Art therapy is a mental health treatment that uses art-making and artwork to help people heal. In Texas, a licensed professional counselor can apply for an art therapy specialty designation if they meet certain education and clinical requirements. At the very least, they need a master’s degree in art therapy or a counseling-related field, over 2,000 hours of supervised experience and to pass an art therapy exam from the Art Therapy Credentials Board, Inc.

When Avila enrolled in her certificate program, research on the efficacy of art therapy was relatively scant, she remembers. Still, she knew it worked for her and thought it would work for others. Seeing the lack of options in Fort Worth, she founded The Art Station in 2003. 

Nearly two decades later, a small but growing body of research suggests that, for some people — like the elderly, health care professionals, cancer patients and inmates — art therapy can help improve emotional wellbeing. More research is needed for other groups, according to a 2018 literature review of more than two dozen studies. 

Jane Avila’s new kitten, Mona, reclines among the mandalas from Avila’s art portfolio. Avila remembers creating more than 40 mandalas, or circles, while earning her art therapy certificate in the late 1990s. (Alexis Allison | Fort Worth Report)

For Avila, the method’s power comes from its ability to uncover hidden emotion.

She didn’t notice the red dragon, for example, until near the end of her certificate program. She was gathering pieces to display in an art show before graduation when she saw him appear, again and again, in her artwork. He symbolized the anger she struggled to verbalize after her son’s death, she decided.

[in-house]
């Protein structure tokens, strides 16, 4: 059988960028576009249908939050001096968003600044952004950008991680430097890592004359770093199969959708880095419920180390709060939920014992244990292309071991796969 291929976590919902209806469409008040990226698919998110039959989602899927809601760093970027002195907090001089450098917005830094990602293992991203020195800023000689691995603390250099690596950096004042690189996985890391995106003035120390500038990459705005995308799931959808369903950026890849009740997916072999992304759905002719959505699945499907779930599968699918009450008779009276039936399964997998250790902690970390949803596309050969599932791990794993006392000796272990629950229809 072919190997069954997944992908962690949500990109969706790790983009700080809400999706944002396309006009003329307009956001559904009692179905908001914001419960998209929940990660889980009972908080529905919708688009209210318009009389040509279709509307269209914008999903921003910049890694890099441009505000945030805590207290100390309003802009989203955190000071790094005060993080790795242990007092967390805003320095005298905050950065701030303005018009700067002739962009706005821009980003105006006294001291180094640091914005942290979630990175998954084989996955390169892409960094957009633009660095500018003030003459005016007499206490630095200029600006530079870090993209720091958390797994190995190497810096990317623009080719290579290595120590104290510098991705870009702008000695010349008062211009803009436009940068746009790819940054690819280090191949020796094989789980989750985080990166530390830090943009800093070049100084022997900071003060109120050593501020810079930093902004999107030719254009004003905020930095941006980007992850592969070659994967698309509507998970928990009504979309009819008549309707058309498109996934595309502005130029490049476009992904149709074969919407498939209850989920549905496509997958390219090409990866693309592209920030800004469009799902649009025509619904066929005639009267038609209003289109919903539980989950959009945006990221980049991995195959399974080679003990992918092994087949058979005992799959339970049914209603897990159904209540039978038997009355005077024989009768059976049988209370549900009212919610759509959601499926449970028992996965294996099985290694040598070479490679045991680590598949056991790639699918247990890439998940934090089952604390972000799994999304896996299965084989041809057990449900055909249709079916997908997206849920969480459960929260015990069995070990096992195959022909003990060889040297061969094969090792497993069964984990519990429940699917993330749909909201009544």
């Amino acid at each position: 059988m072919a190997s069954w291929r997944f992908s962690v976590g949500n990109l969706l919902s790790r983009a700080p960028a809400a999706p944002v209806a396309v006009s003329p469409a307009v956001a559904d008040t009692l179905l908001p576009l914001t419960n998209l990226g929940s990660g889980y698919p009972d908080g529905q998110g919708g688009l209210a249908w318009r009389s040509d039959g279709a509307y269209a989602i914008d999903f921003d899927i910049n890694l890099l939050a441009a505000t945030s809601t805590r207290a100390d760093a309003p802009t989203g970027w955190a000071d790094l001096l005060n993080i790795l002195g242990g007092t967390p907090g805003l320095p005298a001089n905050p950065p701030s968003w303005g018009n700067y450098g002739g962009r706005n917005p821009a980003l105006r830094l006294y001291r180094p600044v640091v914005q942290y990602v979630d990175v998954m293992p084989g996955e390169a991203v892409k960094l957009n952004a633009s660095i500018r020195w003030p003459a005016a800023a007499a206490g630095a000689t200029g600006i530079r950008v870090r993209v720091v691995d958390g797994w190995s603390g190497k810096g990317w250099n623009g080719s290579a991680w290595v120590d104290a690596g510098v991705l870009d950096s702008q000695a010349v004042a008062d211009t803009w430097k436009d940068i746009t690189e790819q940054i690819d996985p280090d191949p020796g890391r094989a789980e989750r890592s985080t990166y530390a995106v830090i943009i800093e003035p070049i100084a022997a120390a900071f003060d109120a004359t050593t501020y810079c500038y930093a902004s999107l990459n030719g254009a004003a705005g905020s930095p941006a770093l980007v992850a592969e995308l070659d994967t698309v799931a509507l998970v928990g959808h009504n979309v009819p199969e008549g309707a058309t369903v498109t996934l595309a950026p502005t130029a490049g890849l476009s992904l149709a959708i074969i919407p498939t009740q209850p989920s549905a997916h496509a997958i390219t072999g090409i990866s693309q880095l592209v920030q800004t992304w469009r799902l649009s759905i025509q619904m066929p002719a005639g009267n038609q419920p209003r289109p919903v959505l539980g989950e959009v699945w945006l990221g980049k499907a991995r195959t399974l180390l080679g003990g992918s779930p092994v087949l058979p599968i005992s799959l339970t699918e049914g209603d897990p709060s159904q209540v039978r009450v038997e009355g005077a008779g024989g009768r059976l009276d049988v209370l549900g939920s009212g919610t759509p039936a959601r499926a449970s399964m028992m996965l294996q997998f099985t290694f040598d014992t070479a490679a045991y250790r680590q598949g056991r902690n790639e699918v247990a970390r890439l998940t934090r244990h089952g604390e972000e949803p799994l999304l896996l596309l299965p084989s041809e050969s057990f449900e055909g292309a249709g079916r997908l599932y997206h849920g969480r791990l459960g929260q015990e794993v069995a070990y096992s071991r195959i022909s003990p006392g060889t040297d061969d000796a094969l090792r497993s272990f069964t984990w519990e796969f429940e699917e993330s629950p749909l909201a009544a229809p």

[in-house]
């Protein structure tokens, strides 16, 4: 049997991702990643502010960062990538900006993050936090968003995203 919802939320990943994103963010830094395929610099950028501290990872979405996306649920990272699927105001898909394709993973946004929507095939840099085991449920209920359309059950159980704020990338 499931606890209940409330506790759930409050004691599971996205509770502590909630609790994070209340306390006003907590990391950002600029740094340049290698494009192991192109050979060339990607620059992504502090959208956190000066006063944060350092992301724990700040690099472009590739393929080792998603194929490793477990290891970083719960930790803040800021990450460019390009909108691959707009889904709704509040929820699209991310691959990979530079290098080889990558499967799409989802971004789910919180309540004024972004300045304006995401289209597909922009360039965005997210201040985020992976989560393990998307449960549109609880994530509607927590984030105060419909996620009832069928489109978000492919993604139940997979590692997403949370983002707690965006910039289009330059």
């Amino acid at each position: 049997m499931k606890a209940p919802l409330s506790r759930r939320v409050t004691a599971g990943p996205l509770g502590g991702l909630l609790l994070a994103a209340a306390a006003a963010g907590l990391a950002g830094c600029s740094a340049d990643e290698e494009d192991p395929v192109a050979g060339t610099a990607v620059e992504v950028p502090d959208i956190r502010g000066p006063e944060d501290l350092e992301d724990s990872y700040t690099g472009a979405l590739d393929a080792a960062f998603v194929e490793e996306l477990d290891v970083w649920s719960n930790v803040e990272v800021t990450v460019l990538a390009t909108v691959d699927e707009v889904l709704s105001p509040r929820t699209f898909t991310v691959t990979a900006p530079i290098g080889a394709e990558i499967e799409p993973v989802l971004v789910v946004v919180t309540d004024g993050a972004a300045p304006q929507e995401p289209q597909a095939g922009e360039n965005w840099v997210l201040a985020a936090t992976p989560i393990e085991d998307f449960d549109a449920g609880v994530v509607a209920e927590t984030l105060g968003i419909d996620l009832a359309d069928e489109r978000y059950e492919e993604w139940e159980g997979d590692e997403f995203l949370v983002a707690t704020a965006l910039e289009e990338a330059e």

“It’s pretty sneaky how things come out if they need to,” Avila said. 

The quilt and the whirlwind

Years later, in 2009, Peggy Marshall stood in front of a grief-themed display at a quilt show in Houston and experienced a similar reveal.

She’d lost her husband to suicide four years earlier and, like Avila, had gathered her own library about depression and suicide. The books hadn’t held any answers. The quilts, though, illuminated something within her she hadn’t yet understood.

“I so connected with them, because it was visual,” she said. “Colors and patterns, and it’s like, that’s all those things inside of me that I’m trying to get out and express, and it’s not working with journaling. It’s not working with therapy. It’s not working with all this other stuff.”

Marshall had long been in business and public relations. The memory of those quilts clung to her, and when she returned home she purchased a swath of batik fabrics and set to work. Her final product, a series of three panels she would later hang above her stairwell, clarified her own grief journey in a way words had not.